The examples that eBiggs posts really show tone mapping more than HDR.  All HDR (and non-HDR) images have to be tone mapped to display on a LED screen, but if you search for "tone mapped" you'll see that there is a look associated with the term. 

 

On the flip side, HDR images can be tone mapped to look normal, mearly trying to squeeze a large dynamic range into one picture. A very common use is in Real Estate/Architectural photography when dealing with lots of windows.  The difference in light levels between the inside lights and outside can often be far too large for a camera (even though your eyes can adjust ok).  So you're left with either completely white windows, or dark interior.  The goal isn't to make something that looks 'tone mapped', but to have it look normal.  Like this:

 

16268587496_a482740283_z.jpg

 

Even with lighting I couldn't completely balance out the sun, so I simply stack a few images to fill in the low spots.  It doesn't look like anything special, but it's not supposed to.  You can see the outside has a slight bluish tint to it.  Poor tone mapping on my part. 

 

Another example, where the left and back walls were windows, creating a bright gradient out of the lower left, leaving the back completely dark. 

 

8467443718_e475fee384_z.jpg

 

Again, you're not suppose to look at it and think HDR, it's suppose to look like an ordinary photo.  Just some examples of another side of HDR...

iris,

A tripod is certainly the best way to do HDR but not a requirement by any means.  Both of the shots I posted are hand held.  You do need at least three exposures and five is better.

HDR has great ability for adjustment.  The two old barns have a certain amount of things dome to make them look like they do.

I printed them on pearl metalic paper for that certain look, too.  They are stunning in real life and they sell very well.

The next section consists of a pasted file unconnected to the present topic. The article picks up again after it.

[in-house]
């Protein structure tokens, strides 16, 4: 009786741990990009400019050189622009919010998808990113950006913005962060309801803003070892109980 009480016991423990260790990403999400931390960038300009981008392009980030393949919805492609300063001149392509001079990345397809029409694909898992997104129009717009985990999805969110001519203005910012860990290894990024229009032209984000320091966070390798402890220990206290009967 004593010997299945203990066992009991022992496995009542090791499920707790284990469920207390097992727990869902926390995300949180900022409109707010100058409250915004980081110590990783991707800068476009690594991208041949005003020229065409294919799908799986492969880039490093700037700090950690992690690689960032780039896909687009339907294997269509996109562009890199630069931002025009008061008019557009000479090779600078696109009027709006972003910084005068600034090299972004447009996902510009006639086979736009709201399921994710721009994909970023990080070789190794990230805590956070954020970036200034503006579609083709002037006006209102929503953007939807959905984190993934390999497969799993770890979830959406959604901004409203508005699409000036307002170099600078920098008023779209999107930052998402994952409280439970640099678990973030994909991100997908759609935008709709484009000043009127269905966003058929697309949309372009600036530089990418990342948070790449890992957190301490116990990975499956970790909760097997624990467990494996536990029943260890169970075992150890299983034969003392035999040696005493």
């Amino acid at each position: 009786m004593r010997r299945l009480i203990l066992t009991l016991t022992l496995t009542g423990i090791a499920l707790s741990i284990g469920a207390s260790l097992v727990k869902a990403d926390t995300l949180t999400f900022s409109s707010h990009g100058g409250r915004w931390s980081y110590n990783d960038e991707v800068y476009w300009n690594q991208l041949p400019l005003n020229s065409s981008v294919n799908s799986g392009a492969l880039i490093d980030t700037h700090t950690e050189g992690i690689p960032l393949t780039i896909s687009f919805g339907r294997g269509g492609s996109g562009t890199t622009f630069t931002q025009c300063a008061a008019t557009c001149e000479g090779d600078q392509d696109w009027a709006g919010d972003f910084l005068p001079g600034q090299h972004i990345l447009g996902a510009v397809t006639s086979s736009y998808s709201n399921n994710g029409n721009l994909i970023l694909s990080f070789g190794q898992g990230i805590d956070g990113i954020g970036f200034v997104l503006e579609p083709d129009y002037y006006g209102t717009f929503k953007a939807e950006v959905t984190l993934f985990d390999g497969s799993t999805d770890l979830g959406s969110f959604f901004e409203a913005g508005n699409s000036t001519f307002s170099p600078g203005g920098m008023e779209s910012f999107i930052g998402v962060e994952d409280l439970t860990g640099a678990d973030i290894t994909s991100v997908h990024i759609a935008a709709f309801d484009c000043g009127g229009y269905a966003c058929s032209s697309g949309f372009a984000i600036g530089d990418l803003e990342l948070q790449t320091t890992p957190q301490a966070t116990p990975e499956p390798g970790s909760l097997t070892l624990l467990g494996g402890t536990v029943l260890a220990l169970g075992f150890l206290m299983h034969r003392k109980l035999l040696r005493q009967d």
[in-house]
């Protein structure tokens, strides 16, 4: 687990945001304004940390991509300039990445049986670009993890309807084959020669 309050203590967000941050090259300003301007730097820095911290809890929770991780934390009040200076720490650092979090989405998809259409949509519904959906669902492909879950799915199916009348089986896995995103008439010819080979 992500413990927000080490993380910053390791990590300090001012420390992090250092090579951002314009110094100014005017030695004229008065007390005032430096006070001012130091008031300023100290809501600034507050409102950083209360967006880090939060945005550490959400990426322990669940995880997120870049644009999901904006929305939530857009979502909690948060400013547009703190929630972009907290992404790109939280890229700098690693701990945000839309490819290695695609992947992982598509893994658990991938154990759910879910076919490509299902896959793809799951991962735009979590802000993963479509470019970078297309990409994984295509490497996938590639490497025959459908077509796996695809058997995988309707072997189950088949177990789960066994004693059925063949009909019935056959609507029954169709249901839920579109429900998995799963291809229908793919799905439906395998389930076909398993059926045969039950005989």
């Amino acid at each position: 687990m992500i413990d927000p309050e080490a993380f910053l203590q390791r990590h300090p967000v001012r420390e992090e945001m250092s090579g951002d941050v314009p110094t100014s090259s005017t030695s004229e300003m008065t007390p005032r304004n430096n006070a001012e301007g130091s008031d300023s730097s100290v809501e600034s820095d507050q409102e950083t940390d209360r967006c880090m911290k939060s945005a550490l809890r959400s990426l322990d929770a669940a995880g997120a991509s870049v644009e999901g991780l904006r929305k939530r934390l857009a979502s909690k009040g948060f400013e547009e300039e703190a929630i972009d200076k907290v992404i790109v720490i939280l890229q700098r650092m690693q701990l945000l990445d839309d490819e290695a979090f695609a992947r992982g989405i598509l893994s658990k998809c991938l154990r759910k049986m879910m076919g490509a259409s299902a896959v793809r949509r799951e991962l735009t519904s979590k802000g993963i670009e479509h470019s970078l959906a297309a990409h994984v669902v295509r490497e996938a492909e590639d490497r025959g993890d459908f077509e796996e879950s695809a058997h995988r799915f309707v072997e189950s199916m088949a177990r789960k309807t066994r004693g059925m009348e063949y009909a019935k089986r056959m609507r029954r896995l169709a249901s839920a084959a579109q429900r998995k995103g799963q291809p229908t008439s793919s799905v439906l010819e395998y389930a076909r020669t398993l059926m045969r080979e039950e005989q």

It is possibile to do HDR that has a normal look or at least as normal as HDR can be.  Since the range is vastly extended.

Photomatrix Pro, my choice software, is a plug-in for Lightroom.  So you can start in LR do your stuff. Click the plug-in go to Phtomatirx and let it do its stuff and bamm you are back in LR.

 

This isn't new. The term HDR maybe new but PS could always do this.  And I used to do it in the darkroom with film.  We just didn't call it HDR.

 

There is even video HDR but I am a stills guy.

EB
EOS 1DX and 1D Mk IV and several lenses!

Thank you for reminding me  of several things in your response...yes, the lens does seem to cut water reflection and such but I still am aggravated at not being able to determine the amount of change in my view finder or on the LCD on the back of my camera...A great boon to photography would be to fix that LCD display so that you can tell "doodleysquat" when the sun is bright outside.

wm700293
Contributor

IMHO the easiest way to check a "polarizer" is to hold it in front of an LCD (computer or TV) screen and rotate it while looking through it *(with an image displayed on the screen). The view through the "polarizer" should "go black" at some point in the rotation:

 

                     1.) IF screen is LCD

                     2.) AND polaroid filter is functional

                     3.) THEN screen as viewed through rotated filter will darken

                     4.) ELSE screen is not LCD

                     5.) OR polaroid filter is not working

 

Note: There are different types of screens, LCD and NOT LCD. (LCD=Liquid Crystal Display)

          Typically Sony TV screens are LCD, while Panasonics are not (different technology)

 

Give it a try...

 

WDM

TCampbell
Elite

It helps to understand what a polarizing filter actually does.